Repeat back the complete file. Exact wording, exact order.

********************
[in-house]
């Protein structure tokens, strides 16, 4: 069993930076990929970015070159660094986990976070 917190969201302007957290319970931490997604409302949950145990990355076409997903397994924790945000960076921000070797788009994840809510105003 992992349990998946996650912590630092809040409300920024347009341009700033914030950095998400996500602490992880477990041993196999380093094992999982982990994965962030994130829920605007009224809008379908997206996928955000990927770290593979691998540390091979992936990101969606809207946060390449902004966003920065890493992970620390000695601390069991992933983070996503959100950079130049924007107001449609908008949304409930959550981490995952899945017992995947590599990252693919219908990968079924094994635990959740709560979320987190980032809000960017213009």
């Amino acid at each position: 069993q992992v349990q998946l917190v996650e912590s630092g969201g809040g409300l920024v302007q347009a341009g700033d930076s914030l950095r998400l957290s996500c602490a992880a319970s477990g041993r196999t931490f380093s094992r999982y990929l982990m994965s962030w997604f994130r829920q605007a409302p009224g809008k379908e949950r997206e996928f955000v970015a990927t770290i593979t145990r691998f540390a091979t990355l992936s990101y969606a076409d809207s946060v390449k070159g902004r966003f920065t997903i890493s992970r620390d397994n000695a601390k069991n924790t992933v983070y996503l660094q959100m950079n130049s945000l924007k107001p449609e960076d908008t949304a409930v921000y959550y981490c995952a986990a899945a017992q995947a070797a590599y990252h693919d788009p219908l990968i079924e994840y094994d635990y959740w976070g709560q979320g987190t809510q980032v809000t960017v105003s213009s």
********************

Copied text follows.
[in-house]
């Protein structure tokens, strides 16, 4: 069993930076990929970015070159660094986990976070 917190969201302007957290319970931490997604409302949950145990990355076409997903397994924790945000960076921000070797788009994840809510105003 992992349990998946996650912590630092809040409300920024347009341009700033914030950095998400996500602490992880477990041993196999380093094992999982982990994965962030994130829920605007009224809008379908997206996928955000990927770290593979691998540390091979992936990101969606809207946060390449902004966003920065890493992970620390000695601390069991992933983070996503959100950079130049924007107001449609908008949304409930959550981490995952899945017992995947590599990252693919219908990968079924094994635990959740709560979320987190980032809000960017213009």
């Amino acid at each position: 069993q992992v349990q998946l917190v996650e912590s630092g969201g809040g409300l920024v302007q347009a341009g700033d930076s914030l950095r998400l957290s996500c602490a992880a319970s477990g041993r196999t931490f380093s094992r999982y990929l982990m994965s962030w997604f994130r829920q605007a409302p009224g809008k379908e949950r997206e996928f955000v970015a990927t770290i593979t145990r691998f540390a091979t990355l992936s990101y969606a076409d809207s946060v390449k070159g902004r966003f920065t997903i890493s992970r620390d397994n000695a601390k069991n924790t992933v983070y996503l660094q959100m950079n130049s945000l924007k107001p449609e960076d908008t949304a409930v921000y959550y981490c995952a986990a899945a017992q995947a070797a590599y990252h693919d788009p219908l990968i079924e994840y094994d635990y959740w976070g709560q979320g987190t809510q980032v809000t960017v105003s213009s």